Humanitarians in the sky

Patrick Meier in the Guardian: “Unmanned aerial vehicles (UAVs) capture images faster, cheaper, and at a far higher resolution than satellite imagery. And as John DeRiggi speculates in “Drones for Development?” these attributes will likely lead to a host of applications in development work. In the humanitarian field that future is already upon us — so we need to take a rights-based approach to advance the discussion, improve coordination of UAV flights, and to promote regulation that will ensure safety while supporting innovation.
It was the unprecedentedly widespread use of civilian UAVs following typhoon Haiyan in the Philippines that opened my eyes to UAV use in post-disaster settings. I was in Manila to support the United Nations’ digital humanitarian efforts and came across new UAV projects every other day.
One team was flying rotary-wing UAVs to search for survivors among vast fields of debris that were otherwise inaccessible. Another flew fixed-wing UAVs around Tacloban to assess damage and produce high-quality digital maps. Months later, UAVs are still being used to support recovery and preparedness efforts. One group is working with local mayors to identify which communities are being overlooked in the reconstruction.
Humanitarian UAVs are hardly new. As far back as 2007, the World Food Program teamed up with the University of Torino to build humanitarian UAVs. But today UAVs are much cheaper, safer, and easier to fly. This means more people own personal UAVs. The distinguishing feature between these small UAVs and traditional remote control airplanes or helicopters is that they are intelligent. Most can be programmed to fly and land autonomously at designated locations. Newer UAVs also have on-board, flight-stabilization features that automatically adapt to changing winds, automated collision avoidance systems, and standard fail-safe mechanisms.
While I was surprised by the surge in UAV projects in the Philippines, I was troubled that none of these teams were aware of each other and that most were apparently not sharing their imagery with local communities. What happens when even more UAV teams show up following future disasters? Will they be accompanied by droves of drone journalists and “disaster tourists” equipped with personal UAVs? Will we see thousands of aerial disaster pictures and videos uploaded to social media rather than in the hands of local communities? What are the privacy implications? And what about empowering local communities to deploy their own UAVs?
There were many questions but few answers. So I launched the humanitarian UAV network (UAViators) to bridge the worlds of humanitarian professionals and UAV experts to address these questions. Our first priority was to draft a code of conduct for the use of UAVs in humanitarian settings to hold ourselves accountable while educating new UAV pilots before serious mistakes are made…”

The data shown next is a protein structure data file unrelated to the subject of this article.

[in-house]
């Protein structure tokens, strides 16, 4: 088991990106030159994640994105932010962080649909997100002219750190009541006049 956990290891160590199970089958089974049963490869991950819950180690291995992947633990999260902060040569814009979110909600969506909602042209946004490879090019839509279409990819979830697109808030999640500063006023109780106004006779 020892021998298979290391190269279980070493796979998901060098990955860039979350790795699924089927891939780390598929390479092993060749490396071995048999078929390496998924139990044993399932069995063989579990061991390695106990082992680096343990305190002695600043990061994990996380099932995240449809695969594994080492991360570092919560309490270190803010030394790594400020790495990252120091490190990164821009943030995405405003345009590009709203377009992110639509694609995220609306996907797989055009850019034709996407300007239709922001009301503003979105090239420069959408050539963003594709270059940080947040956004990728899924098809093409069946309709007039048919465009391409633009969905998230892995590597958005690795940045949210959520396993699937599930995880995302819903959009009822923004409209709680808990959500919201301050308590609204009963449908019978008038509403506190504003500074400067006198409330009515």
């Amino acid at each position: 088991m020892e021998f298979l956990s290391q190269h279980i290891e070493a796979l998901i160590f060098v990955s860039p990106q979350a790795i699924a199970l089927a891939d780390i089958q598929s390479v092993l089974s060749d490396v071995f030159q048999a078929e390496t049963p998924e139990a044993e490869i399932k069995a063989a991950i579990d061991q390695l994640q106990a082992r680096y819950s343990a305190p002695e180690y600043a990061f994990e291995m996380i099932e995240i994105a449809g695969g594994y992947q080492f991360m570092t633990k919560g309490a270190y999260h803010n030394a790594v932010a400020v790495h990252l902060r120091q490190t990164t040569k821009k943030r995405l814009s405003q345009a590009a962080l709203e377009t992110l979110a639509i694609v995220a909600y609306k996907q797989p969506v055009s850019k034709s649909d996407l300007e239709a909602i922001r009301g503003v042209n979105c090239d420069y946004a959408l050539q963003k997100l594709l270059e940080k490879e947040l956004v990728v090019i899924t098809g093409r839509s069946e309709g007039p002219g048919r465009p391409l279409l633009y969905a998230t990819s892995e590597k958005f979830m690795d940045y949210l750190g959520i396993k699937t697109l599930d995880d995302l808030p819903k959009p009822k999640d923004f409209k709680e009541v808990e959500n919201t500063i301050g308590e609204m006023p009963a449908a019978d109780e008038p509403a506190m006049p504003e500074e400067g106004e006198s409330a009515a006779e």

Lessons in Mass Collaboration

Elizabeth Walker, Ryan Siegel, Todd Khozein, Nick Skytland, Ali Llewellyn, Thea Aldrich, and Michael Brennan in the Stanford Social Innovation Review: “significant advances in technology in the last two decades have opened possibilities to engage the masses in ways impossible to imagine centuries ago. Beyond coordination, today’s technological capability permits organizations to leverage and focus public interest, talent, and energy through mass collaborative engagement to better understand and solve today’s challenges. And given the rising public awareness of a variety of social, economic, and environmental problems, organizations have seized the opportunity to leverage and lead mass collaborations in the form of hackathons.
Hackathons emerged in the mid-2000s as a popular approach to leverage the expertise of large numbers of individuals to address social issues, often through the creation of online technological solutions. Having led hundreds of mass collaboration initiatives for organizations around the world in diverse cultural contexts, we at SecondMuse offer the following lessons as a starting point for others interested in engaging the masses, as well as challenges others’ may face.

What Mass Collaboration Looks Like

An early example of a mass collaborative endeavor was Random Hacks of Kindness (RHoK), which formed in 2009. RHoK was initially developed in collaboration with Google, Microsoft, Yahoo!, NASA, the World Bank, and later, HP as a volunteer mobilization effort; it aimed to build technology that would enable communities to respond better to crises such as natural disasters. In 2012, nearly 1,000 participants attended 30 events around the world to address 176 well-defined problems.